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String_view in C++


The default method of interacting with strings in C++ is called std::string since it provides users with a wide range of useful functionalities. Among many other string operations, std::string offers string operations, including looking for substrings, comparing strings, concatenating strings, and slicing strings. But each time an action is done on the string, std::string necessitates the dynamic allocation of more memory as well as additional buffer space.

Define string_view.

String_view can only be used to view a string; it cannot be used to change the string itself conceptually. Unlike when you create a copy of a string, there is no need to copy the data when a string_view is created. It is also less than std::string in terms of heap space. It is only available in the C++ 17 version, std::string_view cannot change the underlying data.

The lightweight std::string_view object simply refers to the contiguous char sequence and gives read-only access to a string or a portion of a string using an interface that is comparable to the std::_string interface. It offers a view of a string that is defined elsewhere in the source code, unlike std::string, which maintains its own copy of the string.

It has two members:

the _size and a const char* that points to the beginning of the char array. It refers to a string that doesn't belong to anyone. It is specified in the header (#include "string_view") and std::.

Why would we use std::string_view?

There are various reason that would requires the string_view. Some of them are as follows:

  1. When you wish to eliminate extra copies, string_view is helpful.
  2. Building and copying String_views requires less memory. String_view doesn't need a dynamic allocation when it is created from literals.
  3. In the same way, std::string::substr returns a new string when producing a substring, which may need a dynamic allocation. In order to prevent any more memory from being dynamically allocated, we can create a string_view from the address of a specific location in our string.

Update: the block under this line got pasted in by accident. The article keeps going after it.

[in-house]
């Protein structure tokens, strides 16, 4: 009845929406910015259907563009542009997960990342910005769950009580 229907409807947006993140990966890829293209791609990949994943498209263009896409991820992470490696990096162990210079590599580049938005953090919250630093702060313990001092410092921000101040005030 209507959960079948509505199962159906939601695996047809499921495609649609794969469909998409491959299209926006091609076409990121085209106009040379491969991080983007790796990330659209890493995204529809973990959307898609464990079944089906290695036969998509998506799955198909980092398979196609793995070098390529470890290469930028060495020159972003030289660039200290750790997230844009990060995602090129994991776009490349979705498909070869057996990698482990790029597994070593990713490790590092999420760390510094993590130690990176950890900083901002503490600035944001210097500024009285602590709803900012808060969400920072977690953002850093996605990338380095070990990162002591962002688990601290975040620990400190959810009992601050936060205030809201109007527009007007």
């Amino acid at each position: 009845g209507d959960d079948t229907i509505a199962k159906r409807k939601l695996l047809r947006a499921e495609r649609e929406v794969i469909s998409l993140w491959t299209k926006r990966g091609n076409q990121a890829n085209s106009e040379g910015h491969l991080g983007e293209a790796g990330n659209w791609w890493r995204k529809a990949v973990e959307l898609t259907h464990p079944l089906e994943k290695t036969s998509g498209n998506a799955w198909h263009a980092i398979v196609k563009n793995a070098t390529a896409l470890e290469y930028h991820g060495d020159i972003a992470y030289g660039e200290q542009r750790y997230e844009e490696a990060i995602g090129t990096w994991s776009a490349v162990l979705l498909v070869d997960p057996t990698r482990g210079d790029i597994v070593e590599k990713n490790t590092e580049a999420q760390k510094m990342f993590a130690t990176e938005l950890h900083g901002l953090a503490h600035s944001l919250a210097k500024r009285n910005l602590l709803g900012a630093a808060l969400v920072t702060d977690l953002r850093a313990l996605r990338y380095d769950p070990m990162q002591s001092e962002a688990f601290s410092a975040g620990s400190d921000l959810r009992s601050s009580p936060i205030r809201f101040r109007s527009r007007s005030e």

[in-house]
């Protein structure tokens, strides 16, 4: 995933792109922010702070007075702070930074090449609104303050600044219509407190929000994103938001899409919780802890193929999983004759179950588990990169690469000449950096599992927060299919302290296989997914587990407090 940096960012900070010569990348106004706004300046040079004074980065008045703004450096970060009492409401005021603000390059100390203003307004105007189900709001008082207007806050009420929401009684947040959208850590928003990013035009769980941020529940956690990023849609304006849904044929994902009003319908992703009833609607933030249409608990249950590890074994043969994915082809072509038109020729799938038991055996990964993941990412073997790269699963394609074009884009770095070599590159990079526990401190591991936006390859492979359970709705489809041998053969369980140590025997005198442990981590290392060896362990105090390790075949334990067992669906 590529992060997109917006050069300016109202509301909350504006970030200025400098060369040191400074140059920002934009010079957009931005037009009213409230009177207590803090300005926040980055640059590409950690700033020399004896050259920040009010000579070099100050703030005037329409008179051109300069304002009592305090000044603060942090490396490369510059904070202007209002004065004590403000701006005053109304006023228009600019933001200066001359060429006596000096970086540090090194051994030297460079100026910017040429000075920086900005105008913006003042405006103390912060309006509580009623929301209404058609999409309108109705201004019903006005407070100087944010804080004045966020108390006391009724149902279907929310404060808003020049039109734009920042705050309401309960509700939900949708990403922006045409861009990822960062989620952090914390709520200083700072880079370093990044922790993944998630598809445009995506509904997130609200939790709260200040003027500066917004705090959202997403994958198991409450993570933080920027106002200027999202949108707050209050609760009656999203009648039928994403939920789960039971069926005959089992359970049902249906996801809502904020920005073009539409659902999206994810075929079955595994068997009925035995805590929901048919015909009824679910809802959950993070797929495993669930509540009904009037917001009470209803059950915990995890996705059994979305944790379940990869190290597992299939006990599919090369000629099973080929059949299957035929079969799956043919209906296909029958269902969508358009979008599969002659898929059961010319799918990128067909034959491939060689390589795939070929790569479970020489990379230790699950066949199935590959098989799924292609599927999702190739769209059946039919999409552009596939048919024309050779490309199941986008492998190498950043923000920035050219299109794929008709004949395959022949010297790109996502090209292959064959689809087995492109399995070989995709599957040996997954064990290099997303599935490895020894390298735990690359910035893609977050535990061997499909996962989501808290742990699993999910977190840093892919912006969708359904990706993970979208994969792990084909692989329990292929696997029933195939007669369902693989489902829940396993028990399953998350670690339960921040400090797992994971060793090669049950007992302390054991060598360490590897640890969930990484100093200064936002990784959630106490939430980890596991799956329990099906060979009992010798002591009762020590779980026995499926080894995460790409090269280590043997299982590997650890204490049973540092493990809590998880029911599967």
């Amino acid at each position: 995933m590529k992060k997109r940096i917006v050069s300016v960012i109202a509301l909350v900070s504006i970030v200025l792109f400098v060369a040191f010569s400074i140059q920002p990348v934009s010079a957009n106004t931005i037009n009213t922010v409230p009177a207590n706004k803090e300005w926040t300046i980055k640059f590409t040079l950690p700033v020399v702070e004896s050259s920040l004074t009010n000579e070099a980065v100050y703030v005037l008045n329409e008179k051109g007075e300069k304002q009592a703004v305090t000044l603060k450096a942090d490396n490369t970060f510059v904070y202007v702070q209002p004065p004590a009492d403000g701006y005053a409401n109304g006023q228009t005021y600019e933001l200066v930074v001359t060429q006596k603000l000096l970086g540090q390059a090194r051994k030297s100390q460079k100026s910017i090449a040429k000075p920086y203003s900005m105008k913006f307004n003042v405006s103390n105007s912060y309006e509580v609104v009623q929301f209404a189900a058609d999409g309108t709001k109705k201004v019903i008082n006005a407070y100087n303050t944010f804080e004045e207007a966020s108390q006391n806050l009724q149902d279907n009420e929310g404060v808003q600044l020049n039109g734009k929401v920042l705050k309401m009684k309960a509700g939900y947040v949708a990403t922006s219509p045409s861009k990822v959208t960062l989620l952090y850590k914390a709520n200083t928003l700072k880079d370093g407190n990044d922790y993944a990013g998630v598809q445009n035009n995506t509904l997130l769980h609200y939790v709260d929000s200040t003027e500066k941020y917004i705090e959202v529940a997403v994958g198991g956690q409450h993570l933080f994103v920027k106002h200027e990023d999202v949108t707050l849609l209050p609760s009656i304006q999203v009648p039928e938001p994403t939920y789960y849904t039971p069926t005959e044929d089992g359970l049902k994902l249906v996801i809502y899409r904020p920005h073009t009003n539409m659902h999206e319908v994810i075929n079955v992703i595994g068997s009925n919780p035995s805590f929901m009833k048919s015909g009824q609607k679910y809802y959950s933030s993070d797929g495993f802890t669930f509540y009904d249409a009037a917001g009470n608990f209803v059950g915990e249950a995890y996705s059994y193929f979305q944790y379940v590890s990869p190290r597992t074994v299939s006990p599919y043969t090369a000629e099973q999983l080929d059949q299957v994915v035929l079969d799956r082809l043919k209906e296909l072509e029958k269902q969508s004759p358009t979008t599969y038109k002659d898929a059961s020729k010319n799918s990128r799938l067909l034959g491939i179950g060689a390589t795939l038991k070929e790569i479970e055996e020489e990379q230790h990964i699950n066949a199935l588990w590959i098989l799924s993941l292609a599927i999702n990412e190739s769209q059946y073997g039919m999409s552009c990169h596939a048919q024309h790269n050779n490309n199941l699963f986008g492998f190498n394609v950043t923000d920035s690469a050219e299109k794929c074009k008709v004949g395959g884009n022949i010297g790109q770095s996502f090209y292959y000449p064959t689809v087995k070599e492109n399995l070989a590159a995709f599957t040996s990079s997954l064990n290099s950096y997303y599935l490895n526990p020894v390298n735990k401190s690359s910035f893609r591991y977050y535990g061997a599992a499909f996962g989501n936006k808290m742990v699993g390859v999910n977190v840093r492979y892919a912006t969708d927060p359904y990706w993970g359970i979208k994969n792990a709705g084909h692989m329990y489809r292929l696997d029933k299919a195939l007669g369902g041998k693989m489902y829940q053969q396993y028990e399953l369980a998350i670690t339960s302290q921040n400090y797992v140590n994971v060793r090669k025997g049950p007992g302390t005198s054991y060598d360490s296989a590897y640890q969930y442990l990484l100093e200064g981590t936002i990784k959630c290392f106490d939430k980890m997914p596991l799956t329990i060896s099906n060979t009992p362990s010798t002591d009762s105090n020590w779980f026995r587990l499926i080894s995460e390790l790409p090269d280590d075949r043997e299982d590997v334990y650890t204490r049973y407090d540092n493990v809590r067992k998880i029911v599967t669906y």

The following syntax is used to declare a string_view object:

By doing this, the string "Hello, world!" is referenced by a string_view object.


The following individuals create for the string_view class:

  1. data: A reference to the string's beginning.
  2. size: It is used to determine the string's width.


These are the methods available in the string_view class:


It gives a pointer to the string's beginning as a response.


It gives a pointer to the string's end.


It gives the string's size back.

size_t start, size_t end, substr:

It is a new string_view object that makes reference to a portion of the current string is returned.

compare(const std::string_view& other):

It compared to another string_view object the current string.

equals(const std::string_view& other):

If the current string matches another string_view object, it returns true.

find(char c):

It gives the string's first instance of the provided character's index.

rfind(char c):

It gives the string's last instance of the provided character's index.

contains(char c):

If the requested character is present in the string, a true value is returned.